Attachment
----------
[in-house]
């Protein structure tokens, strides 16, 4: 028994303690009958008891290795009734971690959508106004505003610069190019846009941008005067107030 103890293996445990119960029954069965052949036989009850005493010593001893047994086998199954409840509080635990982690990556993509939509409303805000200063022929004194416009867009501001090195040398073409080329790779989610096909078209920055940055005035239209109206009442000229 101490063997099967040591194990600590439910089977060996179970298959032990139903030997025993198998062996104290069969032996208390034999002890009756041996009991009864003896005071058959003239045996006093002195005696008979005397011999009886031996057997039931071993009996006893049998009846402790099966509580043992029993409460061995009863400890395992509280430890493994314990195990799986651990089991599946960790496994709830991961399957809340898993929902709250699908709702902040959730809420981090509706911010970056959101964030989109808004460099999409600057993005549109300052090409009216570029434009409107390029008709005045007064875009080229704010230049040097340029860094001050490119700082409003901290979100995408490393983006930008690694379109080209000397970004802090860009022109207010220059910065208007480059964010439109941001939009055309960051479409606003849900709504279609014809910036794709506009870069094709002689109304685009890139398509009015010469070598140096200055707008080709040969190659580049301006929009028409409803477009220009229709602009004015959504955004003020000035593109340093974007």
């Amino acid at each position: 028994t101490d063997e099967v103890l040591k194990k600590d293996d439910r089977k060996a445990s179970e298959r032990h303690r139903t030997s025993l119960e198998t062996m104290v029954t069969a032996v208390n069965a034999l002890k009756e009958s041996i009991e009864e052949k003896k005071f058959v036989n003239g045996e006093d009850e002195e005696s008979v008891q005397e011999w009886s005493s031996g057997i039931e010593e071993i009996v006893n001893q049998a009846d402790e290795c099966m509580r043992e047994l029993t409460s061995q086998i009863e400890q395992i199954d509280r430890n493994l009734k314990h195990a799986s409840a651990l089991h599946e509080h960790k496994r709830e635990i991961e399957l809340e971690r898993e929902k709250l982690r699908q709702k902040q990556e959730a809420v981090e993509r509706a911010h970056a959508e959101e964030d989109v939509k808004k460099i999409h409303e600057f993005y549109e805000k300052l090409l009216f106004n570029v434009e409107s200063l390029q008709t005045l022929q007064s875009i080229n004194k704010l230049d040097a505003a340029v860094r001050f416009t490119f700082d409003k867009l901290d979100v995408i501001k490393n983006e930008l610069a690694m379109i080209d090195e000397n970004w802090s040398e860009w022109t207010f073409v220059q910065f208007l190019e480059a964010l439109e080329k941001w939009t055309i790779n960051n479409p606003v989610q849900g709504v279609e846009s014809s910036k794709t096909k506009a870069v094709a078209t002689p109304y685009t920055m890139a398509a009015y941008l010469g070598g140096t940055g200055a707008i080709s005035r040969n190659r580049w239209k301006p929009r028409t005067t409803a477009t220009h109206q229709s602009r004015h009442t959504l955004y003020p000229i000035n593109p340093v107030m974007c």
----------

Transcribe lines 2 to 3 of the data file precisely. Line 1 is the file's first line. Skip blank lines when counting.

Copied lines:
């Protein structure tokens, strides 16, 4: 028994303690009958008891290795009734971690959508106004505003610069190019846009941008005067107030 103890293996445990119960029954069965052949036989009850005493010593001893047994086998199954409840509080635990982690990556993509939509409303805000200063022929004194416009867009501001090195040398073409080329790779989610096909078209920055940055005035239209109206009442000229 101490063997099967040591194990600590439910089977060996179970298959032990139903030997025993198998062996104290069969032996208390034999002890009756041996009991009864003896005071058959003239045996006093002195005696008979005397011999009886031996057997039931071993009996006893049998009846402790099966509580043992029993409460061995009863400890395992509280430890493994314990195990799986651990089991599946960790496994709830991961399957809340898993929902709250699908709702902040959730809420981090509706911010970056959101964030989109808004460099999409600057993005549109300052090409009216570029434009409107390029008709005045007064875009080229704010230049040097340029860094001050490119700082409003901290979100995408490393983006930008690694379109080209000397970004802090860009022109207010220059910065208007480059964010439109941001939009055309960051479409606003849900709504279609014809910036794709506009870069094709002689109304685009890139398509009015010469070598140096200055707008080709040969190659580049301006929009028409409803477009220009229709602009004015959504955004003020000035593109340093974007």
């Amino acid at each position: 028994t101490d063997e099967v103890l040591k194990k600590d293996d439910r089977k060996a445990s179970e298959r032990h303690r139903t030997s025993l119960e198998t062996m104290v029954t069969a032996v208390n069965a034999l002890k009756e009958s041996i009991e009864e052949k003896k005071f058959v036989n003239g045996e006093d009850e002195e005696s008979v008891q005397e011999w009886s005493s031996g057997i039931e010593e071993i009996v006893n001893q049998a009846d402790e290795c099966m509580r043992e047994l029993t409460s061995q086998i009863e400890q395992i199954d509280r430890n493994l009734k314990h195990a799986s409840a651990l089991h599946e509080h960790k496994r709830e635990i991961e399957l809340e971690r898993e929902k709250l982690r699908q709702k902040q990556e959730a809420v981090e993509r509706a911010h970056a959508e959101e964030d989109v939509k808004k460099i999409h409303e600057f993005y549109e805000k300052l090409l009216f106004n570029v434009e409107s200063l390029q008709t005045l022929q007064s875009i080229n004194k704010l230049d040097a505003a340029v860094r001050f416009t490119f700082d409003k867009l901290d979100v995408i501001k490393n983006e930008l610069a690694m379109i080209d090195e000397n970004w802090s040398e860009w022109t207010f073409v220059q910065f208007l190019e480059a964010l439109e080329k941001w939009t055309i790779n960051n479409p606003v989610q849900g709504v279609e846009s014809s910036k794709t096909k506009a870069v094709a078209t002689p109304y685009t920055m890139a398509a009015y941008l010469g070598g140096t940055g200055a707008i080709s005035r040969n190659r580049w239209k301006p929009r028409t005067t409803a477009t220009h109206q229709s602009r004015h009442t959504l955004y003020p000229i000035n593109p340093v107030m974007c």